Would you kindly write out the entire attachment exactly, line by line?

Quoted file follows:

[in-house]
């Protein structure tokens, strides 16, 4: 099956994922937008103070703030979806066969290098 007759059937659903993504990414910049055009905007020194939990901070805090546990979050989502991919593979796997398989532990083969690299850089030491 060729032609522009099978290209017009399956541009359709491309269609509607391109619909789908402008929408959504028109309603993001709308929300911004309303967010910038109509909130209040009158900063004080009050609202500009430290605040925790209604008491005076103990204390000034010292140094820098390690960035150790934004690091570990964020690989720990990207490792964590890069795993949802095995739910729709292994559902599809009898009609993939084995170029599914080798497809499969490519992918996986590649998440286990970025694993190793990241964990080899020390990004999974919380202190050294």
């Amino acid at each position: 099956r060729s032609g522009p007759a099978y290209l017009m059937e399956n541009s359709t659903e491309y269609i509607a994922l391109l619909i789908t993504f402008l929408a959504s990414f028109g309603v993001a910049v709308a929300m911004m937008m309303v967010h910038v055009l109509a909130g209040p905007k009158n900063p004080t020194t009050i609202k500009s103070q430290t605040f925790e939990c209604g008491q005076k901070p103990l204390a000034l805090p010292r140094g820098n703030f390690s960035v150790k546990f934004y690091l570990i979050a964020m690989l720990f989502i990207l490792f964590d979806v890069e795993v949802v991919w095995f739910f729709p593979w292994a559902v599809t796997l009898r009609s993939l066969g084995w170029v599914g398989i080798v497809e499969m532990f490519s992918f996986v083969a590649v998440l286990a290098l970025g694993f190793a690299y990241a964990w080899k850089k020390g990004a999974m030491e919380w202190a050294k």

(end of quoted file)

[in-house]
């Protein structure tokens, strides 16, 4: 099956994922937008103070703030979806066969290098 007759059937659903993504990414910049055009905007020194939990901070805090546990979050989502991919593979796997398989532990083969690299850089030491 060729032609522009099978290209017009399956541009359709491309269609509607391109619909789908402008929408959504028109309603993001709308929300911004309303967010910038109509909130209040009158900063004080009050609202500009430290605040925790209604008491005076103990204390000034010292140094820098390690960035150790934004690091570990964020690989720990990207490792964590890069795993949802095995739910729709292994559902599809009898009609993939084995170029599914080798497809499969490519992918996986590649998440286990970025694993190793990241964990080899020390990004999974919380202190050294």
């Amino acid at each position: 099956r060729s032609g522009p007759a099978y290209l017009m059937e399956n541009s359709t659903e491309y269609i509607a994922l391109l619909i789908t993504f402008l929408a959504s990414f028109g309603v993001a910049v709308a929300m911004m937008m309303v967010h910038v055009l109509a909130g209040p905007k009158n900063p004080t020194t009050i609202k500009s103070q430290t605040f925790e939990c209604g008491q005076k901070p103990l204390a000034l805090p010292r140094g820098n703030f390690s960035v150790k546990f934004y690091l570990i979050a964020m690989l720990f989502i990207l490792f964590d979806v890069e795993v949802v991919w095995f739910f729709p593979w292994a559902v599809t796997l009898r009609s993939l066969g084995w170029v599914g398989i080798v497809e499969m532990f490519s992918f996986v083969a590649v998440l286990a290098l970025g694993f190793a690299y990241a964990w080899k850089k020390g990004a999974m030491e919380w202190a050294k």